It is therefore an object of the present invention to provide an irreversible visual indicating apparatus for frozen food packages or the like, the apparatus employing a galvanic cell arrangement for indicating the inte grated time-temperature exposure to unsafe environmental or storage conditions.

It is a further object of the present invention to provide a galvanic cell arrangement employing a pair of spaced disshnilar metals positioned along a porous medium impregnated with an electrolyte and an indicator solution, the electrolyte being arranged to undergo an oxidation-reduction reaction at the electrode interfaces and form a reaction product, this reaction product being detectable either directly by its own inherent color or by the indicator solution; the extent of migration of the reaction product being an indication of the integrated time-temperature storage history of the package.

Other and further objects of the present invention will become apparent upon a study of the following specification, appended claims, and the accompanying drawings, wherein:

FIGURE 1 is a top plan view of a preferred modification of the present invention and showing the device as it appears subsequent to exposure to a thawing condition for a certain period of time;

FIGURE 2 is a vertical sectional view taken along the lines and in the direction of the arrows 2-2 of FIGURE l and showing the device in unused condition; and also showing a transparent covering about the device; and FIGURE 3 is a graph showing typical response curves plotting the relative lengths of converted areas versus time of exposure at certain constant temperatures. According to the preferred modification of the present invention, the indicating apparatus 10 includes a porous matrix medium '11 such as filter or blotting paper or the like, having a pair of dissimilar metallic bodies 12 and 13 such as copper and tin respectively attached to spaced intervals along the paper 11. An external conductor such as the wire 14 is arranged to complete a galvanic circuit which passes through the porous medium 1 1. The apparatus may further preferably be provided with a rupturable vial 15 which is arranged to be positioned adjacent to the porous medium 11 and which upon rupture thereof and subsequent thawing of the electrolyte will impregnate the porous medium with a solution of an electrolyte such as aoeegree I an aqueous eutectic solution of potassium chloride. The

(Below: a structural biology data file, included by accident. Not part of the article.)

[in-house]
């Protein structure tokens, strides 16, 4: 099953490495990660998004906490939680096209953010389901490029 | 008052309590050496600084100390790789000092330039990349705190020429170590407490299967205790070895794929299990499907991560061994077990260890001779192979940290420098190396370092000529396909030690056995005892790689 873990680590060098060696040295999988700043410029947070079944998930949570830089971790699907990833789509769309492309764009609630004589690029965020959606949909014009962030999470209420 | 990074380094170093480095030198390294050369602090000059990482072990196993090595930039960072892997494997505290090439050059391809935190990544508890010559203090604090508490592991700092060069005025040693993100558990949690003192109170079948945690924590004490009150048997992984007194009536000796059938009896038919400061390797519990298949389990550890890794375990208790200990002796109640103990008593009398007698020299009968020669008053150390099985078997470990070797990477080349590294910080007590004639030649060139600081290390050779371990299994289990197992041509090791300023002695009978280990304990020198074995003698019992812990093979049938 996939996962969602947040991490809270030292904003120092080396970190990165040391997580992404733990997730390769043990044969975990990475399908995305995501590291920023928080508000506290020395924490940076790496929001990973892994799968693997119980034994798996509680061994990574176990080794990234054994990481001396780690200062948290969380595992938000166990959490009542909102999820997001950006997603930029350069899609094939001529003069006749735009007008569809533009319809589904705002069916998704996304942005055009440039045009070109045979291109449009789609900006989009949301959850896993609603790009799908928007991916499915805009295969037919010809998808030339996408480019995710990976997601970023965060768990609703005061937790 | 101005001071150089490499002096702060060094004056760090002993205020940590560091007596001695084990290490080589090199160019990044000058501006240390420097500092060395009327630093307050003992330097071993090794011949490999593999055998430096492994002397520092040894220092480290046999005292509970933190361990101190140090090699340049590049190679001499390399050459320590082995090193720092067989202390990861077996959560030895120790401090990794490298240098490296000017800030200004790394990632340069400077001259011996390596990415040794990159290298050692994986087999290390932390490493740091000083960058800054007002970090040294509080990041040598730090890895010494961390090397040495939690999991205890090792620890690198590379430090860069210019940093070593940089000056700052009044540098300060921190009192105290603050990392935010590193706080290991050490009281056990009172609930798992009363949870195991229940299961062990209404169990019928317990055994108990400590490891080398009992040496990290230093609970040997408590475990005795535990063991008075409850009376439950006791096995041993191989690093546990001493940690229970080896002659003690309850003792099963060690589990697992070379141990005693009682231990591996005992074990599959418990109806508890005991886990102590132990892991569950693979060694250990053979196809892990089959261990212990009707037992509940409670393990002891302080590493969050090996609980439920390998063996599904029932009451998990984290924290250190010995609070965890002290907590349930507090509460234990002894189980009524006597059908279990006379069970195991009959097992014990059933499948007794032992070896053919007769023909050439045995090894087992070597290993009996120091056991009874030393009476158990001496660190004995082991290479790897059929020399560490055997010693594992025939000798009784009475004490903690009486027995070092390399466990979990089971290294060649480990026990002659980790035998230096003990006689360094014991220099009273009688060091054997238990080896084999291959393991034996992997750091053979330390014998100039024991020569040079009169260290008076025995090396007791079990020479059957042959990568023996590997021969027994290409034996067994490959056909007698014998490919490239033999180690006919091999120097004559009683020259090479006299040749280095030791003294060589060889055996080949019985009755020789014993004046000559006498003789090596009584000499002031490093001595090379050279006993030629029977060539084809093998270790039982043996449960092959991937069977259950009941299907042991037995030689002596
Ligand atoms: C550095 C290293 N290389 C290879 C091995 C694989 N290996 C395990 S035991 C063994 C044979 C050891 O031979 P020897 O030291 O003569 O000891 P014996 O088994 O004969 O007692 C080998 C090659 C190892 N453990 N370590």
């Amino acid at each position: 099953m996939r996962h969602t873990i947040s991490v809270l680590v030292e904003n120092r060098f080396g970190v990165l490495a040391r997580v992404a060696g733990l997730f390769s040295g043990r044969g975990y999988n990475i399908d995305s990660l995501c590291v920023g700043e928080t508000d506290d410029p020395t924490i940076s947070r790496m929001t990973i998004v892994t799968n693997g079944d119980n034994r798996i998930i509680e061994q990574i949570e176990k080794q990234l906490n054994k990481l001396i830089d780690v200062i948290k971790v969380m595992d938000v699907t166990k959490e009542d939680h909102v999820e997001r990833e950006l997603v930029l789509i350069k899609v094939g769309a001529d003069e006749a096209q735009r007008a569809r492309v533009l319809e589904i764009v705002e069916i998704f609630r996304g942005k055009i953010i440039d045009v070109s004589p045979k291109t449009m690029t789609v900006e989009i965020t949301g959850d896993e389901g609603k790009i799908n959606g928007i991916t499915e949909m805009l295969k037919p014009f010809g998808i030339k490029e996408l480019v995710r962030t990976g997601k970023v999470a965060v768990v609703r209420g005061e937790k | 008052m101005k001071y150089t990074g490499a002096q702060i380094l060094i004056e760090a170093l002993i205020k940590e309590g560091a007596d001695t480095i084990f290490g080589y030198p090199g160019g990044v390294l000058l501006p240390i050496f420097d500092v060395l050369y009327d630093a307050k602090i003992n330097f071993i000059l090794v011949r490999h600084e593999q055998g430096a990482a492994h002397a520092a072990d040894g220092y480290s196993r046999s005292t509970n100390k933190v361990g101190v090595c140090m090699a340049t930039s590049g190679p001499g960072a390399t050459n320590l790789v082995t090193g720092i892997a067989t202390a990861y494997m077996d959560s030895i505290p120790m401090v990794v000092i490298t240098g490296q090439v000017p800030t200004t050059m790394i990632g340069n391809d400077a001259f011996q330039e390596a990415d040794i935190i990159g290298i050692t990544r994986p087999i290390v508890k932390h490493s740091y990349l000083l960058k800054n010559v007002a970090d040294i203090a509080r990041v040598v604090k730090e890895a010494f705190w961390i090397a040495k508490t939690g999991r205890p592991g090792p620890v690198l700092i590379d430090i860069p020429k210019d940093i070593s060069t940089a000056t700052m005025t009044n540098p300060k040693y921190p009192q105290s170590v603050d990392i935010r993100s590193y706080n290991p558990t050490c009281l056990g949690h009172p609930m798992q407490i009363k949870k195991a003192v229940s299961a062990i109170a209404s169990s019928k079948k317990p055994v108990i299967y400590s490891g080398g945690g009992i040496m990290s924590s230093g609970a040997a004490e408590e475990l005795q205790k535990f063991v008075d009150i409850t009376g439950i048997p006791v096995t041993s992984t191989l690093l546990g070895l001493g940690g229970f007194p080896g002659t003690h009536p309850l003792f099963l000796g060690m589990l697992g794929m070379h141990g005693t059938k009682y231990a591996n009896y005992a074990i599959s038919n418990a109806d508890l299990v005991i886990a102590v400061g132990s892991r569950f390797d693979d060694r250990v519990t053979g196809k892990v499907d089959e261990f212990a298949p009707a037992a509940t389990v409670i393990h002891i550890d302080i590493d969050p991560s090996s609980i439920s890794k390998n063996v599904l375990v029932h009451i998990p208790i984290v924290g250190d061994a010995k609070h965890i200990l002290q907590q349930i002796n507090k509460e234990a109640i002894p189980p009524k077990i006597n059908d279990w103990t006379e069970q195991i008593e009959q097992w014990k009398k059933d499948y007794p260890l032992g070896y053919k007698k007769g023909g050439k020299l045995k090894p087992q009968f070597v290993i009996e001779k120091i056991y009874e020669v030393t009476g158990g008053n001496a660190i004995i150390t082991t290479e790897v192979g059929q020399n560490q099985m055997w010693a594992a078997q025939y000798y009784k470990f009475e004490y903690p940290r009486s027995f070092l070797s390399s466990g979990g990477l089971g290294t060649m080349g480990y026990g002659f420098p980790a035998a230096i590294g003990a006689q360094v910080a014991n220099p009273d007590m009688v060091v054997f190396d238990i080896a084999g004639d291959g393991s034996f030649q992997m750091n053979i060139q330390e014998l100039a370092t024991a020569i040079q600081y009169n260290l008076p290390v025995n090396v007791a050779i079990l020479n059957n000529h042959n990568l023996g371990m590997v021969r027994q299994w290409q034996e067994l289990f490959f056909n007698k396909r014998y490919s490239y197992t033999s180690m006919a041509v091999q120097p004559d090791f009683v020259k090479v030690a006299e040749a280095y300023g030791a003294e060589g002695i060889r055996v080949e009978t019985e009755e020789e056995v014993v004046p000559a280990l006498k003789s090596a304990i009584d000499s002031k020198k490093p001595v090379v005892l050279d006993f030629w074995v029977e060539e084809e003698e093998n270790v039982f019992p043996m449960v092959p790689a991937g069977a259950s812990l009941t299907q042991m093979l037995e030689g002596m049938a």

' the contents expand upon freezing. The charge within the vial 15 may also include an indicator such as phenolphthalein, this being a preferred indicator for use with alkali metal cation containing electrolytes. Alternatively, the paper of course, may be impregnated with the indicator prior to its being assembled. The electrodes 12 and 13 are selected from dissimilar metallic substances and preferably but not necessarily, one of the electrodes is selected from the metals above hydrogen in the electromotive force series of elements. The relative spacing of the dissimilar metals in the EJMJF. series elements will in conjunction with the electrolyte composition, of course determine the potential difierence existing across the impregnated porous medium, this potential difference being employed as a driving force for the ions in the electrolyte and for the ions of the reaction product. The Nernst equation defines the temperature dependence of the electrical potential of galvanic or electrolytic cells of this type.